It is worth noting that I’ve been a huge Iron Fist fan throughout my time following comics. He’s one of the first comic mythologies I was introduced to and continues to be one of the strongest characters in the Marvel universe, which is why I was disappointed with Season 1 of Iron Fist. The first season was missing what made Iron Fist such a special character in Marvel lore. Going into season 2, there was hope for a much stronger season of the titular character. Announcements, plot details, SDCC panels and information stated to raise my hype for the show, which had me going into Iron Fist with very high expectations. With expectation already high, Iron Fist Season 2 managed to surprise me in every way, delivering one a very strong season and story. The following review is spoiler free.
First Few Episodes
The first few episodes of Iron First are slow burn. Although this time is spent developing the current status of all the major players of the season, it definitely could have used more plot devices to keep it moving. At times it felt stagnant and some characters were left just being there. However, the opening fight sequence was great.
While Joy Meachum was not one of my favorite characters in the first season, I respect the writers for trying to give Joy a new place and identity in the show. Sadly, it didn’t really feel all that natural, and her motivations could have been developed a little better. Joy plays well off of other characters, particularly Davos, though as her plot thread continues, she once again becomes a character with not much place in the larger story.
Colleen’s role in the first few episodes is also slower than it should have been. When the show opens up, Colleen and Danny are living together, and she’s hung up the sword to help people through donating her time in a community center. It is worth noting this is only an issue at some points of the story and overall Colleen continues to be one of the best characters to come Netflix’s Marvel shows.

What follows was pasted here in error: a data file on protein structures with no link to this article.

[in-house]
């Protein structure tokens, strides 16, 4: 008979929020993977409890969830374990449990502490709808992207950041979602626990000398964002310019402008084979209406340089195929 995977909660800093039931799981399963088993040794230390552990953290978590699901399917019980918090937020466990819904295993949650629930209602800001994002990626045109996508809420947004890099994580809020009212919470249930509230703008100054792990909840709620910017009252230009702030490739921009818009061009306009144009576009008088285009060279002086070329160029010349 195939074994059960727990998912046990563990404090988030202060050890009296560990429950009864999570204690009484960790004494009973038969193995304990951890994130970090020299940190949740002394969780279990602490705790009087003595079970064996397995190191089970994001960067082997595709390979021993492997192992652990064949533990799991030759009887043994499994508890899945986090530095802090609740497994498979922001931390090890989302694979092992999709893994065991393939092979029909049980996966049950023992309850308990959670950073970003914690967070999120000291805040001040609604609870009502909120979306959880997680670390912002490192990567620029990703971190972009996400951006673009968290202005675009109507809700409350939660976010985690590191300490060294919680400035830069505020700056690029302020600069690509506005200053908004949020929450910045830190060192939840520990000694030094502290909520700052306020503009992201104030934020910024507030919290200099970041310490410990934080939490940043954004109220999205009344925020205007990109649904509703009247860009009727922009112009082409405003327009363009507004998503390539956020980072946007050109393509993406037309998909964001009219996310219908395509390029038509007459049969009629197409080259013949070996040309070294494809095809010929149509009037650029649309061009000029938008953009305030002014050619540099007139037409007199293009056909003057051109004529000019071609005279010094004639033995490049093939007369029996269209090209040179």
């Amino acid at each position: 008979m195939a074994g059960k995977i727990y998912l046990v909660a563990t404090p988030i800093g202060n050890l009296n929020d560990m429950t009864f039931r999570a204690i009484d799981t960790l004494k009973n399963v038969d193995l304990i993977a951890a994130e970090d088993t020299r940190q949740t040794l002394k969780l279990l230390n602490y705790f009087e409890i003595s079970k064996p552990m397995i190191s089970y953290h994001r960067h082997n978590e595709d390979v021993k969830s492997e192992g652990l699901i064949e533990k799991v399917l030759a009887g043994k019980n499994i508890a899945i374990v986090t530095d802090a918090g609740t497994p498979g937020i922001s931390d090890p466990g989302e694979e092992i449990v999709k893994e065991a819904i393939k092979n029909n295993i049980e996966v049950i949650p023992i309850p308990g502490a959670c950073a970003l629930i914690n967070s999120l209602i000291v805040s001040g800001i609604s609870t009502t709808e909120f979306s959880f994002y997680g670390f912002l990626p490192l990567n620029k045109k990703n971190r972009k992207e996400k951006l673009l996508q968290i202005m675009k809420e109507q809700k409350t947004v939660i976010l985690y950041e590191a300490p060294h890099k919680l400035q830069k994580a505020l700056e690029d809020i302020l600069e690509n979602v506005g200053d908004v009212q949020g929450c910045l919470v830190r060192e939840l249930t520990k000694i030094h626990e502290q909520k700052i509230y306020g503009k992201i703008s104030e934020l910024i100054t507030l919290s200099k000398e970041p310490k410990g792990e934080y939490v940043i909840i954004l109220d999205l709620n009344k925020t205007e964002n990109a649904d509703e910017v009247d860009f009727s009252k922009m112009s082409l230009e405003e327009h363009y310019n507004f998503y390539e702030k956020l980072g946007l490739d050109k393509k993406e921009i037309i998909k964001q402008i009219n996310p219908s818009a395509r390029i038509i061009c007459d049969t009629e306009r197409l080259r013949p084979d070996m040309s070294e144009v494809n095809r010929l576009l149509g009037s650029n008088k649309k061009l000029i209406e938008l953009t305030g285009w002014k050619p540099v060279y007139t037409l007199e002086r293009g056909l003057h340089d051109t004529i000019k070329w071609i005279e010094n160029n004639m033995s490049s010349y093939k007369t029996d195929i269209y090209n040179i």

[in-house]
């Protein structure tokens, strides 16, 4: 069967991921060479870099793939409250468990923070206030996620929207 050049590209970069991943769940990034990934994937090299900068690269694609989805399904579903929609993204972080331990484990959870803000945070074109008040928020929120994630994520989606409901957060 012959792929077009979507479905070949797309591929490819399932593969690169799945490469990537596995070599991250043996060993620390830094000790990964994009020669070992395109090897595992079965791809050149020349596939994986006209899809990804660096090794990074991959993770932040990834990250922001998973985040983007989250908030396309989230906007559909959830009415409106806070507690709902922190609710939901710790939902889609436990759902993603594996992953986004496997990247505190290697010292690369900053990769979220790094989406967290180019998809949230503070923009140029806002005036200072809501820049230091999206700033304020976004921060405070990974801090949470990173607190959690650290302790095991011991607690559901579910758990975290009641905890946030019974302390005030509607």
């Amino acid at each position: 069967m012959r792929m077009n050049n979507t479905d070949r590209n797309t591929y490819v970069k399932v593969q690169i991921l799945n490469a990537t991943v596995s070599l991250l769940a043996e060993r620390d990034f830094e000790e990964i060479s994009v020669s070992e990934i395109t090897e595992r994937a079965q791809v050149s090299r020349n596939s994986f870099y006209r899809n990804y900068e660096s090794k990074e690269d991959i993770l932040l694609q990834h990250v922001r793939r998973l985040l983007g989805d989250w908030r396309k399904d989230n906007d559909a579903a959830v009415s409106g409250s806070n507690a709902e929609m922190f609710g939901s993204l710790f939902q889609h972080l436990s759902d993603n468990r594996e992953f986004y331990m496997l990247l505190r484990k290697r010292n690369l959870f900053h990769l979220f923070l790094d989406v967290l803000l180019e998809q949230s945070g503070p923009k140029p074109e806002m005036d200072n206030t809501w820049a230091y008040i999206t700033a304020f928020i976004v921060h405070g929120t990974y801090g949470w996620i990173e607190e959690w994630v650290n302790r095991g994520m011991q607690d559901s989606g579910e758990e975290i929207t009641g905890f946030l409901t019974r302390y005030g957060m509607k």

There’s been quite a bit of focus on it, but the choreography in this season ranges from good to Daredevil levels of stunning—fights flow incredibly and the blows actually feel like they’re landing. Danny’s fist itself received an upgrade of sorts, with a particular moment being a favorite of mine, the use of it actually kicking up a wave of dust. Although it’s not used nearly as widely as in the comics, it still makes it clear why Iron Fist has been known for his legend.
Ward was one of my favorite characters from Iron Fist season 1, and he’s only made more interesting this season, with the episodes following him on his own separate journey that converges with Danny’s in a very satisfying way. While Danny Rand is quite the improvement from Season 1, there are still some issues to figure out. The most apparent being, he still doesn’t feel like the Iron Fist we saw in the Luke Cage Season 2. The good thing is that we’re closer, and hopefully with another season, we’ll get there. Danny is given an interesting subplot with him stepping away from Rand, and we genuinely gain a liking for the character over the course of the season. Then there’s Colleen, who is by far the standout from the heroes—her fight choreography is awesome, her subplot dealing with a group of kids is engaging, and the overall payoff is some of the best I’ve seen from the Netflix shows. Finally, Misty has a great presence throughout the show, and manages to further the plot without feeling forced or out of place; she’s sufficiently cool.
No matter what you think of the heroes of the show, by far the real MVPs of the season are the two villains, Mary and Davos. Davos is an amazing character and seeing some of the fantastic choreography work that Sacha Dhawan worked with makes it all the more better. Davos’ plan is very much a slow burn, but from Episode 5 onward, you get an idea of what he’s doing, and that moment of realization might be my favorite moment from this season. Then there was Mary, who took me entirely by surprise. Her character is one that could have very easily fallen into being overly cheesy, but she is instead presented as interesting and unpredictable, while following her own rules. The two villains end up colliding in a very cool way that will definitely leave invested viewers happy.
Overall, Iron Fist Seasons 2 is an incredible upgrade from Season 1. Captivating villains lead the way as the heroes become more three dimensional, the plot becomes more layered and the series elevates to another level. It is good to see the character I’ve loved for so long finally settle into his own series.